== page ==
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Terrorism laws should not be used to sidestep press freedom, says NUJ

29 October 2015

The seizure of a Newsnight reporter's laptop using special powers under the counter-terrorism laws has been condemned by the NUJ. The BBC and journalist Secunder Kermani, who has reported extensively on UK-born jihadis, were targeted in an order police obtained from a judge under the Terrorism Act following Newsnight reports in which an individual identified as a member of Islamic State had featured.

Michelle Stanistreet, NUJ general secretary, said:

"Yet again we have a situation where the police are riding roughshod over press freedom and using anti-terror legislation to get their hands on journalistic information. There are serious questions to be answered about why the order obtained by the police warranted the seizing of a journalists' laptop – which may well have contained confidential information on other sources and other stories too.
"Using journalists as tools of the police in this way has a chilling effect on press freedom and hampers the ability of journalists to protect their sources and do their jobs properly and with integrity. Police and state interference is making the lives of journalists incredibly difficult and potentially jeopardies their safety in the process.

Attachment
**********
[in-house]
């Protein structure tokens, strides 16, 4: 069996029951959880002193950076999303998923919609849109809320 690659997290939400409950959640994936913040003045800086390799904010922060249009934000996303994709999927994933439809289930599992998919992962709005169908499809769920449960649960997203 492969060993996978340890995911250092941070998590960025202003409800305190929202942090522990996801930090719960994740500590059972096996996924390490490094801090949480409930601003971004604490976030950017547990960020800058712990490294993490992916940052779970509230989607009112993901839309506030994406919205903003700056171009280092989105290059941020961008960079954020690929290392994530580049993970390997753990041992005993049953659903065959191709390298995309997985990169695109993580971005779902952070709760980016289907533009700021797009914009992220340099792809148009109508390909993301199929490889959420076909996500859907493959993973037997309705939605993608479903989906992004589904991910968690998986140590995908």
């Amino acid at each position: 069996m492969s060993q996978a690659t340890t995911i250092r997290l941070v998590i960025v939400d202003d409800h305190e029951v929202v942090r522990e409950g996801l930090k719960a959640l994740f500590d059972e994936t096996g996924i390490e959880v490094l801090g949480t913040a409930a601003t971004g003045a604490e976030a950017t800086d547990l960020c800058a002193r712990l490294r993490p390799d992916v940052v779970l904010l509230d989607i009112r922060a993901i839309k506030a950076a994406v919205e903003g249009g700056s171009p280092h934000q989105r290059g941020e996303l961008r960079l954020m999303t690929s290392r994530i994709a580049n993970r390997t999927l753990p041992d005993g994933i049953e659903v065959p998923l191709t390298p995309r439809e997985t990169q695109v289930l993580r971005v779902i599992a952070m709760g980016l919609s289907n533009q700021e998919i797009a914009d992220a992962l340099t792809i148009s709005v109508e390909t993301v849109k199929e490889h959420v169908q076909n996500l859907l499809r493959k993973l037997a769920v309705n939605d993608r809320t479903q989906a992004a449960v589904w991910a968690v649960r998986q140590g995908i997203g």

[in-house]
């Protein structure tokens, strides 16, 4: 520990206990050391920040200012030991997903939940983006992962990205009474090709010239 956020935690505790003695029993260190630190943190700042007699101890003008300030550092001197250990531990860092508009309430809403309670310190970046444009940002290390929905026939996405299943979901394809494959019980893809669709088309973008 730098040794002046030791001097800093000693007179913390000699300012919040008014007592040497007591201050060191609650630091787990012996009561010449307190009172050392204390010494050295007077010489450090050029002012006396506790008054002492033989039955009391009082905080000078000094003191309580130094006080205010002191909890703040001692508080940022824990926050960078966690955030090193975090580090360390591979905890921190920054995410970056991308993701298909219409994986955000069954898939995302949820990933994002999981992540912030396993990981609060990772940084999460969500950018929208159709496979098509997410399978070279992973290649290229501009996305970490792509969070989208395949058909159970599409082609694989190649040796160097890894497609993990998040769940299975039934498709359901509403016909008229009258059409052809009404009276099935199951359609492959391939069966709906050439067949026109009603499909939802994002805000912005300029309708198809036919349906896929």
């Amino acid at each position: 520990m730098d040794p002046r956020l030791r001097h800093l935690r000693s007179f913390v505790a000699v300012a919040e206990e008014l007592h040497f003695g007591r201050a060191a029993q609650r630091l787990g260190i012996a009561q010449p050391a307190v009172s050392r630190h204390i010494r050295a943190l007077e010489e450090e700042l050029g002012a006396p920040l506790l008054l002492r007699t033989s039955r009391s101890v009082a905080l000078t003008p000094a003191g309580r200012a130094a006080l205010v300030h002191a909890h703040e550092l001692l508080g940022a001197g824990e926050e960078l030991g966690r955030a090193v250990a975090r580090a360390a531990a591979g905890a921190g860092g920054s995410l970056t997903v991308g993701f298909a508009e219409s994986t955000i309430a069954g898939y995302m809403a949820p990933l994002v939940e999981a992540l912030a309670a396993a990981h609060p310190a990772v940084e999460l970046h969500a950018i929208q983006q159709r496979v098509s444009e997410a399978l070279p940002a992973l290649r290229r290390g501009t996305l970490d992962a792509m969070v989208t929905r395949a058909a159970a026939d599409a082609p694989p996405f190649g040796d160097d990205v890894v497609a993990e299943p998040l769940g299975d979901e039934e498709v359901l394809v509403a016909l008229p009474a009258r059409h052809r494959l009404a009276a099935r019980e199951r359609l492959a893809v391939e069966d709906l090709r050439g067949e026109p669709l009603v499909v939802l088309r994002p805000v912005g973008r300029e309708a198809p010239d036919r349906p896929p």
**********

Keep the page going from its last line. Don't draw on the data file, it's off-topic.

"Whether it's the routine use of surveillance by police on journalists, the legal cases brought against journalists accused of corrupting public officials or the targeting of journalists covering public order situations – it all creates a climate where trusting in journalists or being a whistleblower is incredibly difficult.
"How can any potential source, someone who believes that they have information that absolutely should be in the public domain, have any faith that their identity and their future can be safe in any one journalist or newspaper's hands? We lose the ability to protect our sources at our peril.
"Terrorism laws should not be used as convenient cloaks to sidestep measures that protect press freedom and the ability of journalists to inform the public and to hold power to account."

The International Federation of Journalists (IFJ) joined with the NUJ to condemn the seizure.

Jim Boumelha, IFJ president, expressed disquiet about the action of the police in exploiting the wide-ranging terror legislation to go after journalistic sources.

"This is a bad day for press freedom. Journalists have an obligation to protect their sources and any police and court action exploiting the wide-ranging terror legislation to force them to reveal their communications, including notes, e-mails, footage and recording, makes it more difficult for them to do their job to inform the public."

Tags: , terrorism, terrorism act, newsnight, bbc, communications, communications data, ripa, protection of sources, ethics, police, ifj, anti-terrorism laws